The Best Customer Support Team? Other Customers

Last Updated Apr 28, 2008 1:50 PM EDT

When your iPod earbuds aren't working or your chainsaw is hard to start, where do you turn to for help?

Just a few years ago, the answer was pretty straight forward. You'd call up the company's customer support line or hunt down an FAQ on its Web site.

But my habits have changed in this regard, and I bet yours have to. When my car radio started spewing static as if trying to communicate with a Mars rover, I'd didn't call the dealer or search the automaker's site. Through experience, I've learned that user forums often have just the remedy I need, and it's usually just a few clicks to find. And so it was was with my radio problem. Many other users had encountered the same issue, and pointed me to loose wiring easily fixed with a screwdriver.

Companies that understand this behavior make it easy for their customers to talk to and support each other, cutting their support costs dramatically as a result, note Harvard Business bloggers Josh Bernoff and Charlene Li, both principals at Forrester Research and authors of a recently released book on social technologies, Groundswell.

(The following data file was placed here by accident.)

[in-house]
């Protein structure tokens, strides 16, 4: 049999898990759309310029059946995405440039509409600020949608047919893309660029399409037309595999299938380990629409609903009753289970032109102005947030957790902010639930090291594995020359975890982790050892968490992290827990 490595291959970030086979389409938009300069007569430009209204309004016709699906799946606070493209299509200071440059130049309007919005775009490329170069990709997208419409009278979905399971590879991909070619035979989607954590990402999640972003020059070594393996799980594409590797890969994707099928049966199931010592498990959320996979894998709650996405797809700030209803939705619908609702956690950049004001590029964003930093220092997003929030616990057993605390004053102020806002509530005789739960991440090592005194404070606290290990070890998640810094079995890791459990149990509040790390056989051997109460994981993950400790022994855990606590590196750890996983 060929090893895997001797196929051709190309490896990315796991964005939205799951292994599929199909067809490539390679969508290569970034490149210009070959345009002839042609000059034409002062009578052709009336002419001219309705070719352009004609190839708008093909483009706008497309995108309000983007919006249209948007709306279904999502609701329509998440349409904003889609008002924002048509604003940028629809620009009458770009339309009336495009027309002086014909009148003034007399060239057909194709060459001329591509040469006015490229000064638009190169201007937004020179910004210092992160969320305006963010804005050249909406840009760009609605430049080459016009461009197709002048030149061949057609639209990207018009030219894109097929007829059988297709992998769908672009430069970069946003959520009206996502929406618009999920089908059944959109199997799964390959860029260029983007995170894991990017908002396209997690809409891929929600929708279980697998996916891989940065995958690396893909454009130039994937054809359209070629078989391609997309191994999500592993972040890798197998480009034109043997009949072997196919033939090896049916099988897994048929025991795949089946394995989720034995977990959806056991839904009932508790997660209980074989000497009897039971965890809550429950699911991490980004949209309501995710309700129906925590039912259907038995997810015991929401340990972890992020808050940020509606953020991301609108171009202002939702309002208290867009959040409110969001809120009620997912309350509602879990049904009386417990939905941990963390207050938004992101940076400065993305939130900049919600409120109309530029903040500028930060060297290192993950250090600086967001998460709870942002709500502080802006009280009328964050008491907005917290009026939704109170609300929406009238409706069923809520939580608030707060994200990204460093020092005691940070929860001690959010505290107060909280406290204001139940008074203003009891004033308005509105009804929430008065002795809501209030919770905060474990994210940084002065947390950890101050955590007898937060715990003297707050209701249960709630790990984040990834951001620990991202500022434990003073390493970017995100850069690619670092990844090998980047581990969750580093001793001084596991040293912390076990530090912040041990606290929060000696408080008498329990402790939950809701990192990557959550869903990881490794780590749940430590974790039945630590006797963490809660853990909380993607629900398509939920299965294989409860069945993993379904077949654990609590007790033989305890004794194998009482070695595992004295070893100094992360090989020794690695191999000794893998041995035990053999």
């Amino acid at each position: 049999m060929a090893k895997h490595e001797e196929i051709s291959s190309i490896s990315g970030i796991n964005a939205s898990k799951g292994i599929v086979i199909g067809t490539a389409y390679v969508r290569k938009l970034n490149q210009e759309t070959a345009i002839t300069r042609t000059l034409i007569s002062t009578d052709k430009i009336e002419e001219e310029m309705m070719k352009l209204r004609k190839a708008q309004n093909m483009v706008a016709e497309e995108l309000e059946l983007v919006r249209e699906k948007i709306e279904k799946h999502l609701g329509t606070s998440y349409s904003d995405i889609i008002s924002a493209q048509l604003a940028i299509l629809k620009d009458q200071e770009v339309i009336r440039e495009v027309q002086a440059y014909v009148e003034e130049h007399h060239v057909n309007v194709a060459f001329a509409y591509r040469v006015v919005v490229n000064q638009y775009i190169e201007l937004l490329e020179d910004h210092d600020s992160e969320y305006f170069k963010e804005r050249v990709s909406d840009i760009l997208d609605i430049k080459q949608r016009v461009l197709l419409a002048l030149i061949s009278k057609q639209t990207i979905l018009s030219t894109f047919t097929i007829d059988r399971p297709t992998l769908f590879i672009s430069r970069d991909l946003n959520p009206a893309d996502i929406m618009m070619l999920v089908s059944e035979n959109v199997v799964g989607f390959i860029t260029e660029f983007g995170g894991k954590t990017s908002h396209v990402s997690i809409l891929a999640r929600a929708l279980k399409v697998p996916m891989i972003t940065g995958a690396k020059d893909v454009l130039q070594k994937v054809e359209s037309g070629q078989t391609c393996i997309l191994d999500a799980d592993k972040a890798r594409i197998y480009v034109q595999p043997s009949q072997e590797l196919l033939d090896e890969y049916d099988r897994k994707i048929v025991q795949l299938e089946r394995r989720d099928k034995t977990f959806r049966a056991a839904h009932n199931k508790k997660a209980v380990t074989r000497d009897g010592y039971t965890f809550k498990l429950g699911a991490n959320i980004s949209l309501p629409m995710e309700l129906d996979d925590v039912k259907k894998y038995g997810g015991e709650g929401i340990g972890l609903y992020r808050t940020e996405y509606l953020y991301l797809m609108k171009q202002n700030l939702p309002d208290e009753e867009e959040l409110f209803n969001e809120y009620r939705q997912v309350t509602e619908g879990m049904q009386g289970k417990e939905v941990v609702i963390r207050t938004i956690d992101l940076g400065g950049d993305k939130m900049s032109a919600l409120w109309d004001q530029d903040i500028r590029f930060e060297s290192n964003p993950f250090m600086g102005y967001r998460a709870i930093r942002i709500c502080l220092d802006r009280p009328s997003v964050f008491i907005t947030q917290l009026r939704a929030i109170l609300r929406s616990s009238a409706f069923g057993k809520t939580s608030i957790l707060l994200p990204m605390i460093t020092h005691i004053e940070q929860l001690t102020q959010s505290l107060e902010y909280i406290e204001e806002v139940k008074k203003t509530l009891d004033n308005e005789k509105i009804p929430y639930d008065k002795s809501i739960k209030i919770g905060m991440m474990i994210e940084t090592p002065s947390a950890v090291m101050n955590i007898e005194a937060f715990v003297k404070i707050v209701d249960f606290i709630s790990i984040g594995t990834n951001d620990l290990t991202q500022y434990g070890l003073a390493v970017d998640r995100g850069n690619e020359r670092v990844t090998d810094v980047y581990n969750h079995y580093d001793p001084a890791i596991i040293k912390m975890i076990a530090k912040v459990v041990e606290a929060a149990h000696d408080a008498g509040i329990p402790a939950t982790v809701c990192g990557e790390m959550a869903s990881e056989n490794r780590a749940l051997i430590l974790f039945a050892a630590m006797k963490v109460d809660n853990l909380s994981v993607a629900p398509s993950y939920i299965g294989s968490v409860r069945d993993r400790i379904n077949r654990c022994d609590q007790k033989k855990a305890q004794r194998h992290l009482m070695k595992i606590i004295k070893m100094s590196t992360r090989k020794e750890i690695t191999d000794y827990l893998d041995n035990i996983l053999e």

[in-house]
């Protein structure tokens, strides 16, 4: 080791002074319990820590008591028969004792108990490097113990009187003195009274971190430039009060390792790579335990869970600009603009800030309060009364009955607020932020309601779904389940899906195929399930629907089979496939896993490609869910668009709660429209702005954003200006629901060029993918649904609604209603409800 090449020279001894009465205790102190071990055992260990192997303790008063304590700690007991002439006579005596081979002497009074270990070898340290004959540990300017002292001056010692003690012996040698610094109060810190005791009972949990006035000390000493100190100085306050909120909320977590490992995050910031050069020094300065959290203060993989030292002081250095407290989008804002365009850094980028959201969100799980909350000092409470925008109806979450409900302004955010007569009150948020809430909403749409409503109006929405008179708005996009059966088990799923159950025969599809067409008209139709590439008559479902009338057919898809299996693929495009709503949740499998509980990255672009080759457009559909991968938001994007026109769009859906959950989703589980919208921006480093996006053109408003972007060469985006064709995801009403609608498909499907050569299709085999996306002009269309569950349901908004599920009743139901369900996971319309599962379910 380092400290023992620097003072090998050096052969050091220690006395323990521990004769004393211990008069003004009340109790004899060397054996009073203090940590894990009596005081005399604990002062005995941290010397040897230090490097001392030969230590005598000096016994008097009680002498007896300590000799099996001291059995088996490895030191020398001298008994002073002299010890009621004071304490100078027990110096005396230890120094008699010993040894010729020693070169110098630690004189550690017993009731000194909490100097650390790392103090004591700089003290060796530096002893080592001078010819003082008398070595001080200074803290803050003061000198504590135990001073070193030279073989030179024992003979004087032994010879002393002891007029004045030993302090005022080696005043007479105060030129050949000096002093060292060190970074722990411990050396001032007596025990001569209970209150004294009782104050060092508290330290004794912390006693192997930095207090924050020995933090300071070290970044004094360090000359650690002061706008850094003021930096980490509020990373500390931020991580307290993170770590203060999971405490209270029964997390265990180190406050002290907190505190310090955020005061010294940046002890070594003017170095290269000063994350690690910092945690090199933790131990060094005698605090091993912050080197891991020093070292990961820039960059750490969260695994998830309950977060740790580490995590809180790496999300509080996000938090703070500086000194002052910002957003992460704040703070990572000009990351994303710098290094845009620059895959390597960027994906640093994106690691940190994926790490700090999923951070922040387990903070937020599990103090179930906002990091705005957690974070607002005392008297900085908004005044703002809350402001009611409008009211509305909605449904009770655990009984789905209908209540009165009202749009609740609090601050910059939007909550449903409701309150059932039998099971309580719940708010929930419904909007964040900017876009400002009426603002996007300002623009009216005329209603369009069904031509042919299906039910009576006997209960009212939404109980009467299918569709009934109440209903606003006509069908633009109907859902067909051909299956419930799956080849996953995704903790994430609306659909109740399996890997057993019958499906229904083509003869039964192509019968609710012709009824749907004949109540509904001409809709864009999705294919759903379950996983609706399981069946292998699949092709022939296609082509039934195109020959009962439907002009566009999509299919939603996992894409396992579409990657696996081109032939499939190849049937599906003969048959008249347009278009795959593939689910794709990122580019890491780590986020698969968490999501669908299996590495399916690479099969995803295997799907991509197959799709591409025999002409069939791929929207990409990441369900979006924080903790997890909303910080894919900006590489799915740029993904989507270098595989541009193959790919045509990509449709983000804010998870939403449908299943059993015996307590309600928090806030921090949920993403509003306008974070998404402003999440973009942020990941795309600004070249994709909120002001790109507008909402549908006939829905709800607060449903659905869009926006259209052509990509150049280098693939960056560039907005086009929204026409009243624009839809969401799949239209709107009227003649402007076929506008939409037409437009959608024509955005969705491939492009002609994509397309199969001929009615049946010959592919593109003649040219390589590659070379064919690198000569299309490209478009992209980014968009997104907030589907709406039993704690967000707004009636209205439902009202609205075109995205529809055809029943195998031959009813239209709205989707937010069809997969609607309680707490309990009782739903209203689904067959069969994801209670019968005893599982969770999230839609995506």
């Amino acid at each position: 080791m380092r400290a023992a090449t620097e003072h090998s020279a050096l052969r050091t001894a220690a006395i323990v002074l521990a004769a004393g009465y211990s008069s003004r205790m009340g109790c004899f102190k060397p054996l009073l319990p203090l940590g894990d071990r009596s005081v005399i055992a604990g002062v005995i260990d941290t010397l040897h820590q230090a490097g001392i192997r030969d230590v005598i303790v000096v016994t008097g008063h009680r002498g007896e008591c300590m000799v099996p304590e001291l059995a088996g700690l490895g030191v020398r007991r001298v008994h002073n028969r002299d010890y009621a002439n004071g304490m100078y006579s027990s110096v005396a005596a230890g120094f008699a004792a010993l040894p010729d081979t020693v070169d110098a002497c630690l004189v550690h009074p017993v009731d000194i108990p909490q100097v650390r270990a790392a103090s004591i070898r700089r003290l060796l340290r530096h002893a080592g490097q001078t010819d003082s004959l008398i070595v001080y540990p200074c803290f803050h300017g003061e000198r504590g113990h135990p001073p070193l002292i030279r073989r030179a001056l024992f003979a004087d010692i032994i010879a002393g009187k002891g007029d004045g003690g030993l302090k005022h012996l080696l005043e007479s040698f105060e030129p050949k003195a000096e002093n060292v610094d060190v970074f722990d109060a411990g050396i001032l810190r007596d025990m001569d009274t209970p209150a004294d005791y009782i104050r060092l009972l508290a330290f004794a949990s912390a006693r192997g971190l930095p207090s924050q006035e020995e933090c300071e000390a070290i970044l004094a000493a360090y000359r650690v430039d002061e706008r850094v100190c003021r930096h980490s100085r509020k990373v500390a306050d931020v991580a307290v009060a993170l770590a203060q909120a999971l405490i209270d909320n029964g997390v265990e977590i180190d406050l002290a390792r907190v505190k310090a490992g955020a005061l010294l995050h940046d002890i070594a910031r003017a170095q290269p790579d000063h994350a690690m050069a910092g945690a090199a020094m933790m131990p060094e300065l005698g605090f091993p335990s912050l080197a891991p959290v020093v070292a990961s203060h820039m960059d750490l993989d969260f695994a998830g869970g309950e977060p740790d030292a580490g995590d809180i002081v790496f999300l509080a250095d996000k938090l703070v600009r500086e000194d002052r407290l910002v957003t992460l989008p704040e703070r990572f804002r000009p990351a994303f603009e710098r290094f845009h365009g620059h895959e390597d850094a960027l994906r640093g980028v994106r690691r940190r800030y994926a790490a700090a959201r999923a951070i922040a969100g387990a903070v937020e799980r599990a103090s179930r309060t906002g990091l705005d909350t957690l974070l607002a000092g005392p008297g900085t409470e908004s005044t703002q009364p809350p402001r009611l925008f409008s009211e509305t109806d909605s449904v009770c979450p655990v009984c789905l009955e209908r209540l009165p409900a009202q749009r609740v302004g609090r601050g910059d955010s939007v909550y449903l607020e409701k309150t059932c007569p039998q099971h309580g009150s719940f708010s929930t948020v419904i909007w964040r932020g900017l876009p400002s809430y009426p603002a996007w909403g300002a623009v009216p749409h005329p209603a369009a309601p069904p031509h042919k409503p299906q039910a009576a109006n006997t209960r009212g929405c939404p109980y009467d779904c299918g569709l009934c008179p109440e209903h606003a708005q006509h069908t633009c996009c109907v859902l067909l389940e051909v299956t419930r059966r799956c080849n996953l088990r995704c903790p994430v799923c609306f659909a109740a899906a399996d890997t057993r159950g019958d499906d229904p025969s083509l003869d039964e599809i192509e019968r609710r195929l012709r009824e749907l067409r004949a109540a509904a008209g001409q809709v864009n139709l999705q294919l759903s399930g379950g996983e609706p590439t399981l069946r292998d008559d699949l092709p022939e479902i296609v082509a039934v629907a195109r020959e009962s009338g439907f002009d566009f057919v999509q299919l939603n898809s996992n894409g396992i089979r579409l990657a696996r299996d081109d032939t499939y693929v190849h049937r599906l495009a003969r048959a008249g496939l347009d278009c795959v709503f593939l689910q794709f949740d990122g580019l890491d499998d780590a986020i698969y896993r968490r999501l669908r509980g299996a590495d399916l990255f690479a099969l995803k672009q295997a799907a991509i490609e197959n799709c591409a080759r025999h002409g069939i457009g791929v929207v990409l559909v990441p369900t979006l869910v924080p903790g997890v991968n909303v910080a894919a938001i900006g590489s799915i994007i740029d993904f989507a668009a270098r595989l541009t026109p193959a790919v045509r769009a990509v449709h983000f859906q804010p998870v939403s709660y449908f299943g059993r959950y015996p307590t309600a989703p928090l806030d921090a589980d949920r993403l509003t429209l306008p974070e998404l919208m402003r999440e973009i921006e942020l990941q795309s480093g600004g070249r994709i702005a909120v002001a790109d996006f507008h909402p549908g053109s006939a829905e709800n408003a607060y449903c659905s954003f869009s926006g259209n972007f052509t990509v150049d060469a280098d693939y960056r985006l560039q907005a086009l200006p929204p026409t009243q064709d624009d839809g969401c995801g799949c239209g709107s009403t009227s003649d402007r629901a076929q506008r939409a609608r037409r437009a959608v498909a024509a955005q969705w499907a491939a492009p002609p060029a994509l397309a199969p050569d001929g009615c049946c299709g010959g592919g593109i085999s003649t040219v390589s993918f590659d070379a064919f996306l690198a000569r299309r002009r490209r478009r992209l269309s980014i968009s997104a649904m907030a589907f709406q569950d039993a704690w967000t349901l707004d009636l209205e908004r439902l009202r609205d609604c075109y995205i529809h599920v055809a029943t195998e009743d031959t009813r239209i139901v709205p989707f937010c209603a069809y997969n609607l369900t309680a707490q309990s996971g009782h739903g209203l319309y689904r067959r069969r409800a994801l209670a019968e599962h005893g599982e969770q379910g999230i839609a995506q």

They point to the example of computer maker Dell, which started a support forum in 1999 and staffed it with 30 forum moderators.

Now, five years later, the support forum is many times larger than it was then. And the number of moderators is no longer 30. It's five. And that's because the members of the community are moderating it themselves.
Read their post Economies of Scale in a Personalized World to get a better insight into how firms can leverage the reach and expertise of their own customers.
  • Sean Silverthorne

    Sean Silverthorne is the editor of HBS Working Knowledge, which provides a first look at the research and ideas of Harvard Business School faculty. Working Knowledge, which won a Webby award in 2007, currently records 4 million unique visitors a year. He has been with HBS since 2001.

    Silverthorne has 28 years experience in print and online journalism. Before arriving at HBS, he was a senior editor at CNET and executive editor of ZDNET News. While at At Ziff-Davis, Silverthorne also worked on the daily technology TV show The Site, and was a senior editor at PC Week Inside, which chronicled the business of the technology industry. He has held several reporting and editing roles on a variety of newspapers, and was Investor Business Daily's first journalist based in Silicon Valley.